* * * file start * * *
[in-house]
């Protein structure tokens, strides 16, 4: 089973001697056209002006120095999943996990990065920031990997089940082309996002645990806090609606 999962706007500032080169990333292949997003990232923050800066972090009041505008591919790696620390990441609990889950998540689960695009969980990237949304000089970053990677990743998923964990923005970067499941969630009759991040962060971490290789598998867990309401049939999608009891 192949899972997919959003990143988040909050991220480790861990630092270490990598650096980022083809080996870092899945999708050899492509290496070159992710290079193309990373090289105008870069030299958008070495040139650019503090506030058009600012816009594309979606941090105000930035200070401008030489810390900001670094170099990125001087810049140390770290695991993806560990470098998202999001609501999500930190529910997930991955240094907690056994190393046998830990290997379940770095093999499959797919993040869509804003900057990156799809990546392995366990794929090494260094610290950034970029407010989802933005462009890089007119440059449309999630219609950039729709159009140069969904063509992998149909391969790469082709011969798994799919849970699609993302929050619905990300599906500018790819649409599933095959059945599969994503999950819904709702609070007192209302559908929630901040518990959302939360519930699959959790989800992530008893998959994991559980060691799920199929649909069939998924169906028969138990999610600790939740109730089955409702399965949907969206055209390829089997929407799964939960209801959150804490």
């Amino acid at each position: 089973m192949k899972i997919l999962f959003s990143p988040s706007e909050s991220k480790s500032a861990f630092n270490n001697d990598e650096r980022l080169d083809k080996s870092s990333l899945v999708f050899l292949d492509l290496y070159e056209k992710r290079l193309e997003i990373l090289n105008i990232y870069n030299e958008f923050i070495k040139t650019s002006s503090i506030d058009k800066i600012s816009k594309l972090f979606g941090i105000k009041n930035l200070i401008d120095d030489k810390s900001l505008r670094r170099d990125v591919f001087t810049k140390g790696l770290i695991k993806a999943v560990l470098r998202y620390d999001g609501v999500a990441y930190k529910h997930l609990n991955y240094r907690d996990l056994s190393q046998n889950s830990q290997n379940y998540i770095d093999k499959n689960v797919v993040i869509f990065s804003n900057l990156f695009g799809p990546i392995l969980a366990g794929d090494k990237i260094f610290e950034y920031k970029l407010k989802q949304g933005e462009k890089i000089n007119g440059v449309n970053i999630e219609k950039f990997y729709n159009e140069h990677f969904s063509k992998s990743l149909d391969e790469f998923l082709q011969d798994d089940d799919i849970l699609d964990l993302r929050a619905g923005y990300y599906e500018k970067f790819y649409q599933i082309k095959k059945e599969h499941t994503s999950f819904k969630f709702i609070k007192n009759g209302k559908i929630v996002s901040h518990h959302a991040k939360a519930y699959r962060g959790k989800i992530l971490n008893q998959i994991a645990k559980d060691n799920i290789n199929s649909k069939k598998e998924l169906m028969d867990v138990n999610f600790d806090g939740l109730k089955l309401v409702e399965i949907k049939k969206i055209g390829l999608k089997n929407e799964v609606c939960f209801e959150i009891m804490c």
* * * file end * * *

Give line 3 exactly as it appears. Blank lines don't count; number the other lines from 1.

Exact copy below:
């Amino acid at each position: 089973m192949k899972i997919l999962f959003s990143p988040s706007e909050s991220k480790s500032a861990f630092n270490n001697d990598e650096r980022l080169d083809k080996s870092s990333l899945v999708f050899l292949d492509l290496y070159e056209k992710r290079l193309e997003i990373l090289n105008i990232y870069n030299e958008f923050i070495k040139t650019s002006s503090i506030d058009k800066i600012s816009k594309l972090f979606g941090i105000k009041n930035l200070i401008d120095d030489k810390s900001l505008r670094r170099d990125v591919f001087t810049k140390g790696l770290i695991k993806a999943v560990l470098r998202y620390d999001g609501v999500a990441y930190k529910h997930l609990n991955y240094r907690d996990l056994s190393q046998n889950s830990q290997n379940y998540i770095d093999k499959n689960v797919v993040i869509f990065s804003n900057l990156f695009g799809p990546i392995l969980a366990g794929d090494k990237i260094f610290e950034y920031k970029l407010k989802q949304g933005e462009k890089i000089n007119g440059v449309n970053i999630e219609k950039f990997y729709n159009e140069h990677f969904s063509k992998s990743l149909d391969e790469f998923l082709q011969d798994d089940d799919i849970l699609d964990l993302r929050a619905g923005y990300y599906e500018k970067f790819y649409q599933i082309k095959k059945e599969h499941t994503s999950f819904k969630f709702i609070k007192n009759g209302k559908i929630v996002s901040h518990h959302a991040k939360a519930y699959r962060g959790k989800i992530l971490n008893q998959i994991a645990k559980d060691n799920i290789n199929s649909k069939k598998e998924l169906m028969d867990v138990n999610f600790d806090g939740l109730k089955l309401v409702e399965i949907k049939k969206i055209g390829l999608k089997n929407e799964v609606c939960f209801e959150i009891m804490c």